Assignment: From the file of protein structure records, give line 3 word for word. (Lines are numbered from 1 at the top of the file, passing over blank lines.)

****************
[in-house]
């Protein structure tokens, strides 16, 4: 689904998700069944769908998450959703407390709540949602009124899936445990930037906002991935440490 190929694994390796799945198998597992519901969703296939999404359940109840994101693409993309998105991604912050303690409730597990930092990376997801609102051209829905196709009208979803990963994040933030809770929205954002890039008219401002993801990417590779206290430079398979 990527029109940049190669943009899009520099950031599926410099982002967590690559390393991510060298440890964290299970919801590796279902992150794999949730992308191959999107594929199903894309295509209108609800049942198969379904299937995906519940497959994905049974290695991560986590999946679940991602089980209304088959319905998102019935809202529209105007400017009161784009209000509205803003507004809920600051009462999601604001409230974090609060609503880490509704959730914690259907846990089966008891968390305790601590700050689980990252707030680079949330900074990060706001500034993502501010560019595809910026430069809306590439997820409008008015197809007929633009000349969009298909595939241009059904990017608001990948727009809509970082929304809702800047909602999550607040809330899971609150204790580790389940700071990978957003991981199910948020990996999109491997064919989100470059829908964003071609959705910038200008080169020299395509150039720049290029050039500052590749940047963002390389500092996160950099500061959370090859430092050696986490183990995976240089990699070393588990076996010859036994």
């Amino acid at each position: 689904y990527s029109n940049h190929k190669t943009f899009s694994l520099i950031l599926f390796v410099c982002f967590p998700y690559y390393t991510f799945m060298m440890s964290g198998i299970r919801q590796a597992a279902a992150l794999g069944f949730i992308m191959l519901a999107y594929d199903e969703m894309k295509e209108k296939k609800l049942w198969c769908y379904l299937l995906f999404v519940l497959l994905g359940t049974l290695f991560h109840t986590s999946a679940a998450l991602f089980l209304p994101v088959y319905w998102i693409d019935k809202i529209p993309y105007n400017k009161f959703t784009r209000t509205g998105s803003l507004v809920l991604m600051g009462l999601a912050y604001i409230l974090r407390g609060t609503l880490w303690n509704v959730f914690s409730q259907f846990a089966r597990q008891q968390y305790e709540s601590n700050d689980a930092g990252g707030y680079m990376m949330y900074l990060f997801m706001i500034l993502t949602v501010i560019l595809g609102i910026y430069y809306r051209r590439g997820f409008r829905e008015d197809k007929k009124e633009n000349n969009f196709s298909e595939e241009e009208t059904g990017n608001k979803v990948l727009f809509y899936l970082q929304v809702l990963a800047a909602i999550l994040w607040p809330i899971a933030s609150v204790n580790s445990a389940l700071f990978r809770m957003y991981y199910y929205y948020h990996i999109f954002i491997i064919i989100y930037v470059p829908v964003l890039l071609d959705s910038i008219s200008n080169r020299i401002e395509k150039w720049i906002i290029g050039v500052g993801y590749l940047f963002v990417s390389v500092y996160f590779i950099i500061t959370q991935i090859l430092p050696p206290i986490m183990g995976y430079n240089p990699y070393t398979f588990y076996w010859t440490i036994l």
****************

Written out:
């Amino acid at each position: 689904y990527s029109n940049h190929k190669t943009f899009s694994l520099i950031l599926f390796v410099c982002f967590p998700y690559y390393t991510f799945m060298m440890s964290g198998i299970r919801q590796a597992a279902a992150l794999g069944f949730i992308m191959l519901a999107y594929d199903e969703m894309k295509e209108k296939k609800l049942w198969c769908y379904l299937l995906f999404v519940l497959l994905g359940t049974l290695f991560h109840t986590s999946a679940a998450l991602f089980l209304p994101v088959y319905w998102i693409d019935k809202i529209p993309y105007n400017k009161f959703t784009r209000t509205g998105s803003l507004v809920l991604m600051g009462l999601a912050y604001i409230l974090r407390g609060t609503l880490w303690n509704v959730f914690s409730q259907f846990a089966r597990q008891q968390y305790e709540s601590n700050d689980a930092g990252g707030y680079m990376m949330y900074l990060f997801m706001i500034l993502t949602v501010i560019l595809g609102i910026y430069y809306r051209r590439g997820f409008r829905e008015d197809k007929k009124e633009n000349n969009f196709s298909e595939e241009e009208t059904g990017n608001k979803v990948l727009f809509y899936l970082q929304v809702l990963a800047a909602i999550l994040w607040p809330i899971a933030s609150v204790n580790s445990a389940l700071f990978r809770m957003y991981y199910y929205y948020h990996i999109f954002i491997i064919i989100y930037v470059p829908v964003l890039l071609d959705s910038i008219s200008n080169r020299i401002e395509k150039w720049i906002i290029g050039v500052g993801y590749l940047f963002v990417s390389v500092y996160f590779i950099i500061t959370q991935i090859l430092p050696p206290i986490m183990g995976y430079n240089p990699y070393t398979f588990y076996w010859t440490i036994l």